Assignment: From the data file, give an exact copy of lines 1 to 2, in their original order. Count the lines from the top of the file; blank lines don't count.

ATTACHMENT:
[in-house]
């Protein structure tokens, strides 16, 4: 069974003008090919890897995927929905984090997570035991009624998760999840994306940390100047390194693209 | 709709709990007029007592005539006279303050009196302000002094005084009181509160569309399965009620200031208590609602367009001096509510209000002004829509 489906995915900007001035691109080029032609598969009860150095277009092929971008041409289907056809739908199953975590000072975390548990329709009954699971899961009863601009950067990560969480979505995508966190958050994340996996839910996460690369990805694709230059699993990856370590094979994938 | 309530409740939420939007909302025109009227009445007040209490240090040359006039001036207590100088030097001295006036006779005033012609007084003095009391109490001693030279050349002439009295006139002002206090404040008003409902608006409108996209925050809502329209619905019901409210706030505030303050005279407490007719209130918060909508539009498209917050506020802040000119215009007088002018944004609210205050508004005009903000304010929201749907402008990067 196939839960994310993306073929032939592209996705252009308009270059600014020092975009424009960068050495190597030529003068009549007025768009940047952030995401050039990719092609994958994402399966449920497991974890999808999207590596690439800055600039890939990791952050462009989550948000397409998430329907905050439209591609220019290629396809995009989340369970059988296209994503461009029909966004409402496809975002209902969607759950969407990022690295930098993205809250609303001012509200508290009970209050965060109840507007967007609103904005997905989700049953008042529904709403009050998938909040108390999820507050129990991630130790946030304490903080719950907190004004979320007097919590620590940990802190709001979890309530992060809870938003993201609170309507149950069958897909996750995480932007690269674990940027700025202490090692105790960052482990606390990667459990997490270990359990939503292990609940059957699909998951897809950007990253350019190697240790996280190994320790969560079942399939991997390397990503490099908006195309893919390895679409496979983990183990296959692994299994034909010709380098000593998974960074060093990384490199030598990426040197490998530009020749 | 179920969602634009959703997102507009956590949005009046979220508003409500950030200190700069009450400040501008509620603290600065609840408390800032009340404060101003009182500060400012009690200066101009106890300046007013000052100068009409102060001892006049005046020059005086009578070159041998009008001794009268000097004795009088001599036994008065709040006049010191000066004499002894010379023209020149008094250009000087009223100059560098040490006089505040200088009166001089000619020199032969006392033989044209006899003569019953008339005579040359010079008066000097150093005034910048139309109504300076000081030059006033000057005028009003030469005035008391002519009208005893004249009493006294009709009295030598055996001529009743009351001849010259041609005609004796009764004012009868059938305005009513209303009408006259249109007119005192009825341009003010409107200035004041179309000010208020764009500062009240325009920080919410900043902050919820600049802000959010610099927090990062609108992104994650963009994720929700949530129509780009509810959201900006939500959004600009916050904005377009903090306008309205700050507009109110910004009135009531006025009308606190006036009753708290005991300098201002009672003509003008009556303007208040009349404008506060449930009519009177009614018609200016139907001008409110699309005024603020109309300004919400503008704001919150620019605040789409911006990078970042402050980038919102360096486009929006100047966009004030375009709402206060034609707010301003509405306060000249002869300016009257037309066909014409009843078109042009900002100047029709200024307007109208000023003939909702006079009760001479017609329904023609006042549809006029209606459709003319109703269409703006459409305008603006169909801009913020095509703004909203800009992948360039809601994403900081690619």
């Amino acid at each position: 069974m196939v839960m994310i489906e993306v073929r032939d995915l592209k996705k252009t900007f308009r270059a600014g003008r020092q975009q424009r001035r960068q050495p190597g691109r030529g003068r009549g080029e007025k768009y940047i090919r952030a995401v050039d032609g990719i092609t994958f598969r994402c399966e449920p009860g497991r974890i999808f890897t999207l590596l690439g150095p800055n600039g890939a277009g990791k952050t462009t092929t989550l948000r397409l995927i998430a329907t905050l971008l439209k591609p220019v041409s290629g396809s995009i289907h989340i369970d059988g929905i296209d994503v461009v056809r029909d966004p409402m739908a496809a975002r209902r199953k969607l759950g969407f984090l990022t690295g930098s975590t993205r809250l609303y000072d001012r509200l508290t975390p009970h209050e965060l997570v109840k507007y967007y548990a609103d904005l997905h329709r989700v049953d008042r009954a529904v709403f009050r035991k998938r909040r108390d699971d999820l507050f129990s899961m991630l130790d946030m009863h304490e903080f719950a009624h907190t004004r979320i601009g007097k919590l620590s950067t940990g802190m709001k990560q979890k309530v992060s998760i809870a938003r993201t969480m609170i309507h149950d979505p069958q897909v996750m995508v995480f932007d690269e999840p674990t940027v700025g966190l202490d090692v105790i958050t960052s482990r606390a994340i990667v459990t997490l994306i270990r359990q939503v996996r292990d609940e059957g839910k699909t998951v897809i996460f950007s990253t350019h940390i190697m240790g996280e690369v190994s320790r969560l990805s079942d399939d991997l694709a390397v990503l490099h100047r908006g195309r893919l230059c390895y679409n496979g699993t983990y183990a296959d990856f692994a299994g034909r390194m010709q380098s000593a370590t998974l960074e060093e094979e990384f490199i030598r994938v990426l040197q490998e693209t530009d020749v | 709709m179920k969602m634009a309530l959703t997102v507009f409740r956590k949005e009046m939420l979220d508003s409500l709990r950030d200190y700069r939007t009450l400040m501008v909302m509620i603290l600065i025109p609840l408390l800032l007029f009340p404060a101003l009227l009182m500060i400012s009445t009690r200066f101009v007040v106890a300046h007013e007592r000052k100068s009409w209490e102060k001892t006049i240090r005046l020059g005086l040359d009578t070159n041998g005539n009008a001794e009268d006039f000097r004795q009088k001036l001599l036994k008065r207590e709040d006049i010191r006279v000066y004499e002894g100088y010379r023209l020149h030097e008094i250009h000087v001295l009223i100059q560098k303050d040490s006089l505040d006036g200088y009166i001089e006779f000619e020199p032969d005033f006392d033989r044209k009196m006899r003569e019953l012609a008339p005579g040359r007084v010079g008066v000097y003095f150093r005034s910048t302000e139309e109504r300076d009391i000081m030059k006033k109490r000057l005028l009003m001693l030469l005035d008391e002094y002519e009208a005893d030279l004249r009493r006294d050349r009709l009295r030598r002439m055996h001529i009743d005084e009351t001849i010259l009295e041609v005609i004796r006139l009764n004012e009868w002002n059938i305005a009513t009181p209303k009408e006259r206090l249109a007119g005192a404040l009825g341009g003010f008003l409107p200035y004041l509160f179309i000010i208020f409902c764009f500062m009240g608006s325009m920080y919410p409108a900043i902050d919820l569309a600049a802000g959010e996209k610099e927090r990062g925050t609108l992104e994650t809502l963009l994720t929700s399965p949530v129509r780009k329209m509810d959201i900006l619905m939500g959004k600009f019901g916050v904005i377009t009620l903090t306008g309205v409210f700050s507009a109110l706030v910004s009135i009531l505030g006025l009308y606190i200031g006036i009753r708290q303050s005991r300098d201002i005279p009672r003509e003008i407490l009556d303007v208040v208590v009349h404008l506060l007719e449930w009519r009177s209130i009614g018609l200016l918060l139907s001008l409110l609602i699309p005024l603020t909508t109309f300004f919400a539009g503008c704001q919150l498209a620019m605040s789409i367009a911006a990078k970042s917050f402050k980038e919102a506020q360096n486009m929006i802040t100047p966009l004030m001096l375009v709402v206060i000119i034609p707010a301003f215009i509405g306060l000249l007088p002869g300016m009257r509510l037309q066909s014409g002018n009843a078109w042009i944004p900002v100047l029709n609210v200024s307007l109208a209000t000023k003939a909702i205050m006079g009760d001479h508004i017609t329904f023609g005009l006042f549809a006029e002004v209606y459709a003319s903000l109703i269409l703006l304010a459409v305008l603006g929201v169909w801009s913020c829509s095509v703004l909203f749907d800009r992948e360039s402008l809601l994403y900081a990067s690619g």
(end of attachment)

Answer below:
[in-house]
């Protein structure tokens, strides 16, 4: 069974003008090919890897995927929905984090997570035991009624998760999840994306940390100047390194693209 | 709709709990007029007592005539006279303050009196302000002094005084009181509160569309399965009620200031208590609602367009001096509510209000002004829509 489906995915900007001035691109080029032609598969009860150095277009092929971008041409289907056809739908199953975590000072975390548990329709009954699971899961009863601009950067990560969480979505995508966190958050994340996996839910996460690369990805694709230059699993990856370590094979994938 | 309530409740939420939007909302025109009227009445007040209490240090040359006039001036207590100088030097001295006036006779005033012609007084003095009391109490001693030279050349002439009295006139002002206090404040008003409902608006409108996209925050809502329209619905019901409210706030505030303050005279407490007719209130918060909508539009498209917050506020802040000119215009007088002018944004609210205050508004005009903000304010929201749907402008990067 196939839960994310993306073929032939592209996705252009308009270059600014020092975009424009960068050495190597030529003068009549007025768009940047952030995401050039990719092609994958994402399966449920497991974890999808999207590596690439800055600039890939990791952050462009989550948000397409998430329907905050439209591609220019290629396809995009989340369970059988296209994503461009029909966004409402496809975002209902969607759950969407990022690295930098993205809250609303001012509200508290009970209050965060109840507007967007609103904005997905989700049953008042529904709403009050998938909040108390999820507050129990991630130790946030304490903080719950907190004004979320007097919590620590940990802190709001979890309530992060809870938003993201609170309507149950069958897909996750995480932007690269674990940027700025202490090692105790960052482990606390990667459990997490270990359990939503292990609940059957699909998951897809950007990253350019190697240790996280190994320790969560079942399939991997390397990503490099908006195309893919390895679409496979983990183990296959692994299994034909010709380098000593998974960074060093990384490199030598990426040197490998530009020749 | 179920969602634009959703997102507009956590949005009046979220508003409500950030200190700069009450400040501008509620603290600065609840408390800032009340404060101003009182500060400012009690200066101009106890300046007013000052100068009409102060001892006049005046020059005086009578070159041998009008001794009268000097004795009088001599036994008065709040006049010191000066004499002894010379023209020149008094250009000087009223100059560098040490006089505040200088009166001089000619020199032969006392033989044209006899003569019953008339005579040359010079008066000097150093005034910048139309109504300076000081030059006033000057005028009003030469005035008391002519009208005893004249009493006294009709009295030598055996001529009743009351001849010259041609005609004796009764004012009868059938305005009513209303009408006259249109007119005192009825341009003010409107200035004041179309000010208020764009500062009240325009920080919410900043902050919820600049802000959010610099927090990062609108992104994650963009994720929700949530129509780009509810959201900006939500959004600009916050904005377009903090306008309205700050507009109110910004009135009531006025009308606190006036009753708290005991300098201002009672003509003008009556303007208040009349404008506060449930009519009177009614018609200016139907001008409110699309005024603020109309300004919400503008704001919150620019605040789409911006990078970042402050980038919102360096486009929006100047966009004030375009709402206060034609707010301003509405306060000249002869300016009257037309066909014409009843078109042009900002100047029709200024307007109208000023003939909702006079009760001479017609329904023609006042549809006029209606459709003319109703269409703006459409305008603006169909801009913020095509703004909203800009992948360039809601994403900081690619």